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The Second Law of Thermodynamics is Obvious for Emotivist Cynicism

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Voting Style: Open Point System: 7 Point
Started: 5/12/2015 Category: Philosophy
Updated: 1 year ago Status: Post Voting Period
Viewed: 378 times Debate No: 75165
Debate Rounds (3)
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(To be clear, the point of this debate isn't to justify a position, but to show how crazy it is such that people don't believe in it.)

Let us say that human nature is emotionally defined and that people act in their own self-interest. I don't agree with this, and this does not necessarily mean that people will pursue profit. For example, people can also screw around with discourse ethics in order to prop up their own social status. They do this because they just don't care. It isn't about maximizing financial capital, but political capital instead.

After this, let us say that people can choose to do nothing, and in fact, emotional cynicism encourages this such that people are lazy. That is consciousness can exist in reality, but exist in a null state. Therefore, it becomes feasible for us to live in a world where literally, every "thing" is a "person". Just because things don't act until acted upon doesn't mean there isn't someone on the inside.

In turn, let us say that due to human nature's emotional quality, people don't think before they act to figure out how to get things done. Again, I don't agree with this, but let's say it's true. That is basically, human nature constantly bullies each other around to do things for it, but let us say that due to human nature's emotionally cynical quality, once people are bullied around, they don't do anything. They'd rather die than do.

In turn, we can believe that the natural world around us is constantly composed of people who perpetually bully each other around, mess each other up, and don't get things done.

Therefore, the world should become perpetually more chaotic AKA it should constantly have more entropy.

Therefore, the second law of thermodynamics is obvious.


If people are lazy, then they would be unlikely to bully each other around and mess each other up because doing so takes energy. It is more likely that they would do nothing.
Debate Round No. 1


Being lazy is not necessarily the same as being a sloth. Yes, it can entail being unwilling to work, but a more complete definition entails not caring to do what you're supposed to.

In turn, yes, lazy people can do nothing, but they can also try to get as much as they can for as little as possible. Therefore, they're willing to make the effort to make others make an effort for them.

On top of this, in reality, lots of matter exists at rest while entropy is constantly rising. There is no need to believe these two forms of laziness are incompatible.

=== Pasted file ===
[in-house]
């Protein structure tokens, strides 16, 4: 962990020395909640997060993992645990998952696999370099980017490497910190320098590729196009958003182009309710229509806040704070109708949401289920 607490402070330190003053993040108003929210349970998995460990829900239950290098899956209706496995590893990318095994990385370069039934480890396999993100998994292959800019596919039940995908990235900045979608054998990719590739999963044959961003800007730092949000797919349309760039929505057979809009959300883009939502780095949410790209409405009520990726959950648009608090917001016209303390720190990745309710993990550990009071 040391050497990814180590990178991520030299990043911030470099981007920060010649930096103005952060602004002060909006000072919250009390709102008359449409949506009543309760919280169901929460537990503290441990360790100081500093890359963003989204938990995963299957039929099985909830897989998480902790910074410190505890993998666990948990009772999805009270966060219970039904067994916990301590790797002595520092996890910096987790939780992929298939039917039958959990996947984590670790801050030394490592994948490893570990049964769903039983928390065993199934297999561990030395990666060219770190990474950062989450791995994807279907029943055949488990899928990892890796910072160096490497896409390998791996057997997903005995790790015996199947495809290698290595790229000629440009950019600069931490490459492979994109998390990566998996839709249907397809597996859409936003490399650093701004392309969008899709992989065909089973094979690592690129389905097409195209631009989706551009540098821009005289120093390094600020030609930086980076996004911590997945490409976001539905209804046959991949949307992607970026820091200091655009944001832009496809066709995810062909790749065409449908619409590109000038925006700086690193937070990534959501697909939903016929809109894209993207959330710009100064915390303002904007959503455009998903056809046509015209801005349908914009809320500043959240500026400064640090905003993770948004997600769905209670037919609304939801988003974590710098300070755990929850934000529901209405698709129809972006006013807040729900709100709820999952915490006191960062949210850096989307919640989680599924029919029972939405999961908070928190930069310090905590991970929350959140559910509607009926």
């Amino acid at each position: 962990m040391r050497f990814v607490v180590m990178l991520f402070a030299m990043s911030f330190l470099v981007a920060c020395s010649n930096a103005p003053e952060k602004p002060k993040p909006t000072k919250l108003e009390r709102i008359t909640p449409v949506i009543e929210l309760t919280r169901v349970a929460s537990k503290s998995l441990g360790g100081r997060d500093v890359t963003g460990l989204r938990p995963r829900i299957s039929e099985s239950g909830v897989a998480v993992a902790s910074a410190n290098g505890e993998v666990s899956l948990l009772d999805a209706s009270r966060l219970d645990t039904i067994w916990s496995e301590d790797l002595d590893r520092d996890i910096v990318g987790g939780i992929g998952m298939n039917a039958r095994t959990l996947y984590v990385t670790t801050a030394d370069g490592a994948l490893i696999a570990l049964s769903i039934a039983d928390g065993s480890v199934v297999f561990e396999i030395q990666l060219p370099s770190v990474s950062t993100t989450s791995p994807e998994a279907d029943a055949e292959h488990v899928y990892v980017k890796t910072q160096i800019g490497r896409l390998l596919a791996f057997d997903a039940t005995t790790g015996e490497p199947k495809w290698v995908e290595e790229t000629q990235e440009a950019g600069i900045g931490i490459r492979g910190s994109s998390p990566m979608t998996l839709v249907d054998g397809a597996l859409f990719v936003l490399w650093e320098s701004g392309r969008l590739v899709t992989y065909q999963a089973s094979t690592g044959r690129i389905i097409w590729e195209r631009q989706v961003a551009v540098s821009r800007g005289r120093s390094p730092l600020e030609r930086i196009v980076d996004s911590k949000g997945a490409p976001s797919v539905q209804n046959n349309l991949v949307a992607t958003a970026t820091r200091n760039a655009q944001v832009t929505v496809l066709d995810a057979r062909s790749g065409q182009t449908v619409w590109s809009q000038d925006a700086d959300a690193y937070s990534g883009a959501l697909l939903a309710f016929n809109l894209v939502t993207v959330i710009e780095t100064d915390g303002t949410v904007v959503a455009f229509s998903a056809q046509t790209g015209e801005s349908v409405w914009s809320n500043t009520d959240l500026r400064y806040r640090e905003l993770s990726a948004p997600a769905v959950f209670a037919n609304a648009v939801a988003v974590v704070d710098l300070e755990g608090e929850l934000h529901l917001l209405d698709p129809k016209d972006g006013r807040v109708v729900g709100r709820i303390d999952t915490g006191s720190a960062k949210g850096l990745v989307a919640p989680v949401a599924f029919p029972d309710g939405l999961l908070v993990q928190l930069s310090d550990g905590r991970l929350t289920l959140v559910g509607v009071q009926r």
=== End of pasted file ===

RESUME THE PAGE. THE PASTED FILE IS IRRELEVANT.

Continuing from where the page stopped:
So if people are lazy, it means getting as much as they can for as little as possible.

Therefore, lazy people will only bully others if they can get something from it. We can assume that the value of what they get has to be greater than the effort they put in to obtain it.

Conversely, the bullied person will only do the action the bully wants if the consequences of not doing it are worse than the bother of doing it.

This means that the interaction is efficient, and is conserving energy.

For example, suppose I'm going to get coffee and the bully tells me to get her one too. So I get two coffees. It takes less energy than it would have if we had each got our own coffee. The system is more efficient.

That's why we have these hierarchical structures in organizations, because if we boss each other around, we get more efficiency of scale and specialization etc. So I don't see how bullying is naturally chaotic. It's the opposite.

Debate Round No. 2


Being lazy means not doing what you're supposed to. It can mean getting as much as one can for as little as possible, but it doesn't have to. For example, an engineer who invents an efficient machine isn't lazy.

You're also taking a one-dimensional understanding of bullying and ignoring the difference between local and global entropy. The second law of thermodynamics applies to the universe in general, not to specific scenarios. Local entropy can fall while global entropy is rising. In the short-run, yes, conceding to the bully is the path of least resistance, but it comes at the sacrifice of one's sense of self. This leads to cognitive dissonance since one isn't in charge of one's own being, so at best, one defects from the bully. At worst, one contests the bully and refuses to go along with the program.

In fact, we even see this in nature when it comes to the behavior of liquids and gases. If you push a liquid or gas from a certain direction, it doesn't move towards the opposite direction unless contained by a solid. Instead, it spreads out. On the other hand, solids have limited durability, and eventually, they break down from being pushed so much. We must remember that for each action, there is an equal and opposite reaction.

Hierarchic organizations do not necessarily exist for the sake of bullying like you described. They also exist for the sake of entrusted adjudication as well as voluntary management.


I don't think the 2nd law of thermodynamics is obvious for emotivist cynicism or from any other perspective. I've always found it baffling. Pro's scenario, involving lazy, self-interested bullies as things doesn't make it any more obvious. It's as perplexing as ever. The resolution is defeated.

Thank you for the debate.
Debate Round No. 3
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